Director: Peyton Reed
Cast: Paul Rudd, Evangeline Lilly, Corey Stoll and Michael Douglas
Running Time: 117 minutes
Release Date: July 17th
After this summer’s bloated extravaganza Age Of Ultron, the timing of Ant-Man seems more than a little serendipitous. For people complaining that superhero movies were getting too long, too convoluted and too full of explosion-filled airborne third acts, Ant-Man might prove to be antithesis: snuggly under two hours long, Marvel’s cheapest movie to date (a snip at just $130 million) and, excuse the pun, working at a much smaller scale than usual. The whole city/country/world/universe isn’t under threat, it’s basically just two guys having a teeny tiny disagreement.
With less focus on city-flattening CGI and more attention paid to character, chances were good that Ant-Man could end up being the dark-horse of the Marvel canon. Despite the revolving door-esque director’s chair (out goes fan favorite Edgar Wright, replaced by Yes Man helmer Peyton Reed) and the four “credited” script writers, perhaps a certain alchemy could be found. Let’s be honest, our highlights of the Iron Man movies weren’t the action scenes, it was Tony Stark’s snark. Ditto when it came to Thor’s intergalactic theatrics, Captain America’s fish-out-of-modern-water old-school manners, or Star Lord’s arrested development. The movies may have begun to lose any sense of individuality when forced into the mould of the Marvel Cinematic Universe, but at least the characters themselves had their own unique personality. Yet even this faint praise can’t be gifted to Ant-Man.
When master-thief but generally nice-guy Scott Lang (Rudd) is recruited by genius inventor Hank Pym (Douglas) to retrieve a shrinking suit from mentally unstable megalomaniac scientist Darren Cross (Stoll) using Pym’s own shrinking and ant-controlling suit, Marvel are letting us know that this is their “heist movie”. However, much in the same way that The Winter Soldier was their “paranoid 70s political thriller” and Age of Ultron was their “sci-fi horror”, the heist elements are the raspberry ripple in what is essentially Marvel’s giant block of vanilla ice-cream.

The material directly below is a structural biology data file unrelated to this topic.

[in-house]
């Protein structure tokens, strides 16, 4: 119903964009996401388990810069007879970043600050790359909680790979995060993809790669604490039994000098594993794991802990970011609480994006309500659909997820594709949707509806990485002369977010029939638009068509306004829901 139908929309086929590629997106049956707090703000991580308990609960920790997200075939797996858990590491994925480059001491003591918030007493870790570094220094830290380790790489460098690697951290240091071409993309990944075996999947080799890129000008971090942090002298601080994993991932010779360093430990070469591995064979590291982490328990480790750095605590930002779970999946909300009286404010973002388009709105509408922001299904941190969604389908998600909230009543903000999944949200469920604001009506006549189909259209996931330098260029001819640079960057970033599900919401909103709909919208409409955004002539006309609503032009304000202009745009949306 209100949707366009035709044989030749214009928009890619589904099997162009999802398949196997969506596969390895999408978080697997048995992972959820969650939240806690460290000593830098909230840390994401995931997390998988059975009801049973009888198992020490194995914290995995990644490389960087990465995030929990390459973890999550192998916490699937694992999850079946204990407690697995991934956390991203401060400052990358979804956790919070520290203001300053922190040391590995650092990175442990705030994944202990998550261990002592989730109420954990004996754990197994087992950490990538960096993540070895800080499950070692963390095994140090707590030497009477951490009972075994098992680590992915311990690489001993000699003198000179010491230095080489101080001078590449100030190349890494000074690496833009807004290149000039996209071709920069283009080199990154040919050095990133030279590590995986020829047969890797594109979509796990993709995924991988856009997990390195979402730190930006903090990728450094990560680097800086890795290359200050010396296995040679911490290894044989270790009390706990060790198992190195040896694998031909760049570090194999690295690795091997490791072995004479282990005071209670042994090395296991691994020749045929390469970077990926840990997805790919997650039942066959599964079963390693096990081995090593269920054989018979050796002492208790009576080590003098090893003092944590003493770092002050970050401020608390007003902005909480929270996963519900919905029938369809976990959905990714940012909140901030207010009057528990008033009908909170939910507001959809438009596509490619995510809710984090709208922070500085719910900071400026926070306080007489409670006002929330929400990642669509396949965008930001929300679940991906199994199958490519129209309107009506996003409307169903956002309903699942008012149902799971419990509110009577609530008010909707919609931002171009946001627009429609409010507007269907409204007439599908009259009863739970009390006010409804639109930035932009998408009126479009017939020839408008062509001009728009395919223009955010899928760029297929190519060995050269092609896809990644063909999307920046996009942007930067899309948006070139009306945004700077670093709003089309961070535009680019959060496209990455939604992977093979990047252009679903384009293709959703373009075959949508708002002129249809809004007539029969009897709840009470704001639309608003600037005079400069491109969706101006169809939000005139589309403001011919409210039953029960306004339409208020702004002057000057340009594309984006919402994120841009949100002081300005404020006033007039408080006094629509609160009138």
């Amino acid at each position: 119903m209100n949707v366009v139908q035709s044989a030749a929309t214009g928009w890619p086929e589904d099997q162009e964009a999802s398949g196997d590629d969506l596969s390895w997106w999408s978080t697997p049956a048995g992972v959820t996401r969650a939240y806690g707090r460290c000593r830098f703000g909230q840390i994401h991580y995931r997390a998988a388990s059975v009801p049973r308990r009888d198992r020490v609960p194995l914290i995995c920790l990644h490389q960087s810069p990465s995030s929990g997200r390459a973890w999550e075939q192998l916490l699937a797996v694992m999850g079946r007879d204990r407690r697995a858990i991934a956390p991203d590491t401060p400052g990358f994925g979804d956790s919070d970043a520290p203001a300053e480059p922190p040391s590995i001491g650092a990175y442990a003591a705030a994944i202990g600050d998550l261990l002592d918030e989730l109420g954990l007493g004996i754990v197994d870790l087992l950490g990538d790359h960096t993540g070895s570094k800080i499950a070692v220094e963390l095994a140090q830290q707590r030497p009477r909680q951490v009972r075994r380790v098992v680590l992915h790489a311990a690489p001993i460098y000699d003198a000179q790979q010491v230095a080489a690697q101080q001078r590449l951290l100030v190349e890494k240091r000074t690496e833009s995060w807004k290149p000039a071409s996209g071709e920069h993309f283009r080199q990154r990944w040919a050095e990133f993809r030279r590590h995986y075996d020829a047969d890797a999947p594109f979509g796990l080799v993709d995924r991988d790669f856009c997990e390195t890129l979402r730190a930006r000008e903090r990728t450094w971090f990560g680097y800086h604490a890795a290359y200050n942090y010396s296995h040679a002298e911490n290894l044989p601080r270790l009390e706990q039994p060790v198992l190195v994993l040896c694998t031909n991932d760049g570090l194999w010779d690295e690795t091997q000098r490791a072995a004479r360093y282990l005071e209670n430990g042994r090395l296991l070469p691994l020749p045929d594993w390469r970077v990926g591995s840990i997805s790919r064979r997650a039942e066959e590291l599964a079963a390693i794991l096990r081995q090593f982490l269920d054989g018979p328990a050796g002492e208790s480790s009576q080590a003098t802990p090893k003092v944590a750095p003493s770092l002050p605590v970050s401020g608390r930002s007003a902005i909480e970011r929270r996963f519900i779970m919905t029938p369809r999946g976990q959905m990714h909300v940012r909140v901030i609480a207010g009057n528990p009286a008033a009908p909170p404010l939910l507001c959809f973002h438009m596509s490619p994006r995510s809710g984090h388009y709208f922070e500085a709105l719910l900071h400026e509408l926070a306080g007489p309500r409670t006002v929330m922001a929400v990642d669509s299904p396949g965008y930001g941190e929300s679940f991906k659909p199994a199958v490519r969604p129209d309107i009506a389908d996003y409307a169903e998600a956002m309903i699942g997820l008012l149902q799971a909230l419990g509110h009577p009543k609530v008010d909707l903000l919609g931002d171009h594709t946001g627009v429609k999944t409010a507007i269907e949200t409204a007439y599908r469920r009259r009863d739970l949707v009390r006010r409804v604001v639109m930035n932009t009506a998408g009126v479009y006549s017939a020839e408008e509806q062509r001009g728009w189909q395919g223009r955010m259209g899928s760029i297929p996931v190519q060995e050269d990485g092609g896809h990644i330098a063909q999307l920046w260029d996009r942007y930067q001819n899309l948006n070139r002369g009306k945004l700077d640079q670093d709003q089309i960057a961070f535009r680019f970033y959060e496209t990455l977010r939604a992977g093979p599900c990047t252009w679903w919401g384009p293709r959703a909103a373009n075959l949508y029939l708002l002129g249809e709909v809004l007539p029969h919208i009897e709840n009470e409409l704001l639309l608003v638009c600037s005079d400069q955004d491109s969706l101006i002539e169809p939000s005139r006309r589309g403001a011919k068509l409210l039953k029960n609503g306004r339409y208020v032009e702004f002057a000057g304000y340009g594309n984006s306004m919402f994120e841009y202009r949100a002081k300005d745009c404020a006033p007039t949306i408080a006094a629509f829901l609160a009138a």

Rudd has buffed up, but he’s no Hemsworth, Evans or Pratt. He knows his way around a quip, but he’s still runner-up to Downey Jnr, Ruffalo or even Renner for the funnies. Perhaps he’s supposed to be “the everyday hero”, but when it comes time to join the Avengers, the obvious question will be “Why not just put the highly trained likes of Black Widow or Hawkeye in the shrinking suit?” The suit is all the power, and unlike Tony Stark, the man inside isn’t exceptional in any way. If Lang has no describable attributes that could make him stand out as a super-hero, then why should we accept him as one?
It’s a question that the movie doesn’t so much avoid answering, as help us answer in the negative. Lang is expendable, because Pym doesn’t want his infinitely more equipped daughter Hope Van Dyne (Lilly) to get killed, so it’s up to Lang and his comic-relief-only crew (led by a scene-stealingly funny Michael Pena) to do all the dirty work. Despite the likes of Adam McKay (Anchorman, Step Brothers) and Rudd himself pumping up the comedy in the script, it’s still not really all that funny. Despite Wright (Scott Pilgrim vs. the World, Shaun of the Dead) and Joe Cornish (Attack the Block) coming up with the original script, there’s still not much in the way of original approaches to the microscopic action. And despite all that Marvel money and decades of progress in special effects, you’ll still be thinking that Honey, I Shrunk the Kids was better than this.
Without doubt, Ant-Man is the blandest, safest, least interesting Marvel movie since Captain America: The First Avenger. It’s been sanded down and blunted so much to fit neatly into the MCU jigsaw, complete with superhero cameos and borderline pointless double end credit stingers, a fear sets in that the initially inventive and vital Marvel movies have very much lost their edge in the goal of making more money. But then we remember that The Winter Soldier is probably still the best Marvel movie to date. Here’s hoping we get a similar jump in quality for Ant-Man 2.